Clasen extended this buoyant ethos to the tiny upstairs bedrooms, most prominently in the grandkids' room. When she couldn't find a wallpaper with big enough polka dots, she had them painted on the walls instead. "I have this go-big-or-go-home attitude about small rooms," she notes. "The smaller the space, the larger the format: It really forces the room to live large." As a result, the guest room, too, is alive with graphic pattern, this one a blue-and-white wallpaper with a hand-drawn print.
The oversize polka dots in the grandkids' room were custom painted, and the yellow steel bed is by Room & Board.
The designer saved the biggest "wows" for the exterior. She replaced the existing doors with Dutch doors—"None of these old bungalows have AC, so it's a great way to get the cool ocean air into the house," she says—and convinced the Beauchamps to contrast Southern California's light, bright surroundings with a dark exterior paint color. "Raili said, "What do you think about black?"" Tracy recalls, noting the shingles were formerly pale blue. "I said, "You mean dark gray?" And she said, "No, I mean black—for the shingles and the trim." We really had to hold our breath and trust her on it because I couldn't picture it at all."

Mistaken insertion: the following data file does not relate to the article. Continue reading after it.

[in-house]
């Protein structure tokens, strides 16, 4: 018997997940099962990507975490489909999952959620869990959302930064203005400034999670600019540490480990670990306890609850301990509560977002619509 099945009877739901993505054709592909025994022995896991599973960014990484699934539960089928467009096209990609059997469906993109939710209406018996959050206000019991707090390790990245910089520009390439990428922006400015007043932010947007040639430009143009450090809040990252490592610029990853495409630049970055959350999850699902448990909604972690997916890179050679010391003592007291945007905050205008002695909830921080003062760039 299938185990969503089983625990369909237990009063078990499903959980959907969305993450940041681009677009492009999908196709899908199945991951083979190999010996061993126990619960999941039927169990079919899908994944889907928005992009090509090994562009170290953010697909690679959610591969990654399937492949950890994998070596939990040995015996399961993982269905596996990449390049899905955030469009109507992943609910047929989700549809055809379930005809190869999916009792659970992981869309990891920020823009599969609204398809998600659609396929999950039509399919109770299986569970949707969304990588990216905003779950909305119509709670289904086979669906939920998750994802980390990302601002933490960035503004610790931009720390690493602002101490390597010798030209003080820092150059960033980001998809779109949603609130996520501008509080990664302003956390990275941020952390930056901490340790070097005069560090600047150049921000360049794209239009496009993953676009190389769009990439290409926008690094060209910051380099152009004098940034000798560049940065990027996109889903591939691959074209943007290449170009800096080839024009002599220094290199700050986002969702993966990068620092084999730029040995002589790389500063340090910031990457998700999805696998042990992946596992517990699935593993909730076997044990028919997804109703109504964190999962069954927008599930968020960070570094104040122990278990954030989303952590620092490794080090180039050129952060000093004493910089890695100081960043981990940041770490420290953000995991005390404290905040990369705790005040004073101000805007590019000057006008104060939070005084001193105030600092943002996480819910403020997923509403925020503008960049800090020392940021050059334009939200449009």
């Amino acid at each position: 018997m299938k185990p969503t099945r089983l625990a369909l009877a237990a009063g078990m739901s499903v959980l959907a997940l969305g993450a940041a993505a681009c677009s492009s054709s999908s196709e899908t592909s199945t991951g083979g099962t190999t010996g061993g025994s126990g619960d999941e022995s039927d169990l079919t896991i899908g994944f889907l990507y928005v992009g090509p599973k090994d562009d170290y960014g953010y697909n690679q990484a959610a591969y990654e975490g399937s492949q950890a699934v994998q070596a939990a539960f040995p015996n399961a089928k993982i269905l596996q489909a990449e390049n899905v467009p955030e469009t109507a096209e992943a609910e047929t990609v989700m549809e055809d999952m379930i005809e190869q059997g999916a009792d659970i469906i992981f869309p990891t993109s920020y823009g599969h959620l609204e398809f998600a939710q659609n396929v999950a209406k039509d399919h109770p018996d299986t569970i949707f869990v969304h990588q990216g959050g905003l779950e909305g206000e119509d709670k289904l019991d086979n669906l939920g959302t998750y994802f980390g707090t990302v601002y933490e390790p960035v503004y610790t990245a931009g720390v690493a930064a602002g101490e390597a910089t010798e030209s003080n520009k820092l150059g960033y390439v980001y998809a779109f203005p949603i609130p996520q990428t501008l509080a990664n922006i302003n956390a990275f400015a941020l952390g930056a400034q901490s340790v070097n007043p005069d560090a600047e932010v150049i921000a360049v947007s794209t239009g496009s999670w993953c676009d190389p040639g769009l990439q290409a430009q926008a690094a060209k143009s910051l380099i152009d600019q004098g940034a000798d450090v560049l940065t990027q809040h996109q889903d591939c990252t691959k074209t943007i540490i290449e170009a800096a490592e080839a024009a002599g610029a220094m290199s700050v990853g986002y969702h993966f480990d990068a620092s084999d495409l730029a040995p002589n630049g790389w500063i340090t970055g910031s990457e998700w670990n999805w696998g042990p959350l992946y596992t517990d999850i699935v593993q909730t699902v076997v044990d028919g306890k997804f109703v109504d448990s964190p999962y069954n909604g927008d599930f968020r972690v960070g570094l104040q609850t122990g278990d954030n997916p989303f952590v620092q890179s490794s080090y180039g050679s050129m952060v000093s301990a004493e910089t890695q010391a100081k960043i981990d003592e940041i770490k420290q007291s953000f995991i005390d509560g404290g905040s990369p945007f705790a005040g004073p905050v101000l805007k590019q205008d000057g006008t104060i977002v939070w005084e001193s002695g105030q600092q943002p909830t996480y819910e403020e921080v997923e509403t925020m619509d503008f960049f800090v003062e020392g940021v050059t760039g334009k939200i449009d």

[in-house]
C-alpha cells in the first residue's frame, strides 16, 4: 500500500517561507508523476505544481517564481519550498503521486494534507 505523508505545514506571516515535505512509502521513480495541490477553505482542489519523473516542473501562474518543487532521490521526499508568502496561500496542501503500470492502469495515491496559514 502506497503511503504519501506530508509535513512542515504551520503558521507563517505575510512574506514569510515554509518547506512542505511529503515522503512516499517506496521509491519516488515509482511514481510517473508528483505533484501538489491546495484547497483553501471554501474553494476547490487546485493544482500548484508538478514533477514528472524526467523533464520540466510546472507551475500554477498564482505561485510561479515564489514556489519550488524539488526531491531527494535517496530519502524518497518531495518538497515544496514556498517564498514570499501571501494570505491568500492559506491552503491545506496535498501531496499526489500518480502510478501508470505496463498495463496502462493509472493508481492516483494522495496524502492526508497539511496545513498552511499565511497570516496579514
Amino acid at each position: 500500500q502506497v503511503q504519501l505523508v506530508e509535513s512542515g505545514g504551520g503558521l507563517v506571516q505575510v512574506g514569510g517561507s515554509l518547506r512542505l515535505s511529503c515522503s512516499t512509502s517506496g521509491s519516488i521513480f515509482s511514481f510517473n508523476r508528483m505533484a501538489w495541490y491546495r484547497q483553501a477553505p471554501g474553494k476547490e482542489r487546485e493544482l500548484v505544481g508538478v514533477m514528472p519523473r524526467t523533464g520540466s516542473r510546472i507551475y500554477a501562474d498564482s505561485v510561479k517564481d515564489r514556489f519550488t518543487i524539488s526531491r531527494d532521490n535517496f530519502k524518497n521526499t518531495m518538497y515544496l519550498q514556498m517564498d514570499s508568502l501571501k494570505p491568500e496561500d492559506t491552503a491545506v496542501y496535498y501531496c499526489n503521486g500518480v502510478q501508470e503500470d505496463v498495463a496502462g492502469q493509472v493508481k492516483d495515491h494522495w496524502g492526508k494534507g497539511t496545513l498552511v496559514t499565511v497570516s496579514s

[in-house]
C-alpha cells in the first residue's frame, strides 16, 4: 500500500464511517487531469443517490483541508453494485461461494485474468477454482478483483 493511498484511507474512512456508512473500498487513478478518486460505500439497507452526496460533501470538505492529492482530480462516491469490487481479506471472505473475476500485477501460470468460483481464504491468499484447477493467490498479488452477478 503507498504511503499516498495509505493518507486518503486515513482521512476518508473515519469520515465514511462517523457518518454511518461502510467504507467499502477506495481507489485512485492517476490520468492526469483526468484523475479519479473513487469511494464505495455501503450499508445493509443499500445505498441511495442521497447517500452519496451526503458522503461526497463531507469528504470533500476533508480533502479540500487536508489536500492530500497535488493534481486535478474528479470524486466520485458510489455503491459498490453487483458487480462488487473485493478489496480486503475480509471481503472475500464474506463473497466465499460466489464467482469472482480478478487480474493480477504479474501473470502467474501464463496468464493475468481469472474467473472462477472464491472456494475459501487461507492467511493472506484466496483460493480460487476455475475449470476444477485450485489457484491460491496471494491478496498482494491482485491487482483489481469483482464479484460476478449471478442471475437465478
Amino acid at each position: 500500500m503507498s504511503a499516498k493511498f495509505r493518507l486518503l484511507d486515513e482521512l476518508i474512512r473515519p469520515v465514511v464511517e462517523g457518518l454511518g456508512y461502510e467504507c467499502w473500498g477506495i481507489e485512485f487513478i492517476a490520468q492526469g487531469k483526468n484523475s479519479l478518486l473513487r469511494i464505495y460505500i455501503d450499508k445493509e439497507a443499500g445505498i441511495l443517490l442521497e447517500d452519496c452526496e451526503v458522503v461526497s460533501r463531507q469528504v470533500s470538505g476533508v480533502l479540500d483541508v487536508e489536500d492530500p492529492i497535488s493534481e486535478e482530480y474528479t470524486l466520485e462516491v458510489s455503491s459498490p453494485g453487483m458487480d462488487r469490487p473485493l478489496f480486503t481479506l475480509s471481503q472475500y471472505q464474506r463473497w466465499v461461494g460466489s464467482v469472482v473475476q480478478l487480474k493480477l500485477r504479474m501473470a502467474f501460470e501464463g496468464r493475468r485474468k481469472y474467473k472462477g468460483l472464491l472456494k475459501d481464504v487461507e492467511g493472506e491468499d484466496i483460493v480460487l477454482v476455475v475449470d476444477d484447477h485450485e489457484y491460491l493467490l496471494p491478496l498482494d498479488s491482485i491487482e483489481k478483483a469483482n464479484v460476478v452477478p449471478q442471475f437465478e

A collection of vintage paddles hangs along an arched breezeway connecting the cottage with the garage and outdoor dining area.
Leap of Faith
Neither could the neighbors: Upon spotting the first coat of paint, they asked the Beauchamps if the black was just a primer. "We had to tell them that this was a leap of faith for us, too," says David. "But when it was all said and done, our neighbors started coming by and asking us for the exact paint color, because they loved it so much. Raili was right. Just because a house is small doesn't mean it can't make a big impression."
The wall and ceiling wood-work in the master bedroom is original to the home. The striped linen bedding is from Restoration Hardware, and the artwork is a 1938 photograph by Russell Lee.